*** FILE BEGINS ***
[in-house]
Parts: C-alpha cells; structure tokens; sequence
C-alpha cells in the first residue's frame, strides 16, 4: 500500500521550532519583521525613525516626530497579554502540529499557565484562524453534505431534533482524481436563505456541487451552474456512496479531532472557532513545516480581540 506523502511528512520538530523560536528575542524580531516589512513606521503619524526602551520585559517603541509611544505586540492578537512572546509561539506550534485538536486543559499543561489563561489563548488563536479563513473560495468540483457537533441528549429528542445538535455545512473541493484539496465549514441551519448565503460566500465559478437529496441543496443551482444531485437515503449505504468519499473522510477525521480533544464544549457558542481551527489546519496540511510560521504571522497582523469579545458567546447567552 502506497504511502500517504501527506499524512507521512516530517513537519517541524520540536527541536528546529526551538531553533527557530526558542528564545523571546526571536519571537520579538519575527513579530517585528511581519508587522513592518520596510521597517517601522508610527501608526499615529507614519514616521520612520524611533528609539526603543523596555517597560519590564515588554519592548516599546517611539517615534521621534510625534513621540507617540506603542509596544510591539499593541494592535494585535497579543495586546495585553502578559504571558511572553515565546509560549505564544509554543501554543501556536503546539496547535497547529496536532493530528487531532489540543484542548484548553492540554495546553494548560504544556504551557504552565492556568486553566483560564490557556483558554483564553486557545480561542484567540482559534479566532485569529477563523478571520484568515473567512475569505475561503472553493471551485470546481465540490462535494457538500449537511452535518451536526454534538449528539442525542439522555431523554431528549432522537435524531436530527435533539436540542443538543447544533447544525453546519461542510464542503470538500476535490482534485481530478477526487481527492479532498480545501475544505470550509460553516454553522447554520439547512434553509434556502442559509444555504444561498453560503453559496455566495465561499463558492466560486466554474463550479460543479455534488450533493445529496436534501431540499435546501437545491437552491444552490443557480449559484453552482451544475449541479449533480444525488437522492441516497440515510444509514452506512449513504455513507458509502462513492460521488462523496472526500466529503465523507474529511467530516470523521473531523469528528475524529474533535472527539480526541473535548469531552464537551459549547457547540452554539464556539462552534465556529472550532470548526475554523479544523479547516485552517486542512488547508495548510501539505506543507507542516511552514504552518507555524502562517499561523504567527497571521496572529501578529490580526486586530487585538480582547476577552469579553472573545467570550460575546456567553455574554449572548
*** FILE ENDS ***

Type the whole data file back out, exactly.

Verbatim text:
[in-house]
Parts: C-alpha cells; structure tokens; sequence
C-alpha cells in the first residue's frame, strides 16, 4: 500500500521550532519583521525613525516626530497579554502540529499557565484562524453534505431534533482524481436563505456541487451552474456512496479531532472557532513545516480581540 506523502511528512520538530523560536528575542524580531516589512513606521503619524526602551520585559517603541509611544505586540492578537512572546509561539506550534485538536486543559499543561489563561489563548488563536479563513473560495468540483457537533441528549429528542445538535455545512473541493484539496465549514441551519448565503460566500465559478437529496441543496443551482444531485437515503449505504468519499473522510477525521480533544464544549457558542481551527489546519496540511510560521504571522497582523469579545458567546447567552 502506497504511502500517504501527506499524512507521512516530517513537519517541524520540536527541536528546529526551538531553533527557530526558542528564545523571546526571536519571537520579538519575527513579530517585528511581519508587522513592518520596510521597517517601522508610527501608526499615529507614519514616521520612520524611533528609539526603543523596555517597560519590564515588554519592548516599546517611539517615534521621534510625534513621540507617540506603542509596544510591539499593541494592535494585535497579543495586546495585553502578559504571558511572553515565546509560549505564544509554543501554543501556536503546539496547535497547529496536532493530528487531532489540543484542548484548553492540554495546553494548560504544556504551557504552565492556568486553566483560564490557556483558554483564553486557545480561542484567540482559534479566532485569529477563523478571520484568515473567512475569505475561503472553493471551485470546481465540490462535494457538500449537511452535518451536526454534538449528539442525542439522555431523554431528549432522537435524531436530527435533539436540542443538543447544533447544525453546519461542510464542503470538500476535490482534485481530478477526487481527492479532498480545501475544505470550509460553516454553522447554520439547512434553509434556502442559509444555504444561498453560503453559496455566495465561499463558492466560486466554474463550479460543479455534488450533493445529496436534501431540499435546501437545491437552491444552490443557480449559484453552482451544475449541479449533480444525488437522492441516497440515510444509514452506512449513504455513507458509502462513492460521488462523496472526500466529503465523507474529511467530516470523521473531523469528528475524529474533535472527539480526541473535548469531552464537551459549547457547540452554539464556539462552534465556529472550532470548526475554523479544523479547516485552517486542512488547508495548510501539505506543507507542516511552514504552518507555524502562517499561523504567527497571521496572529501578529490580526486586530487585538480582547476577552469579553472573545467570550460575546456567553455574554449572548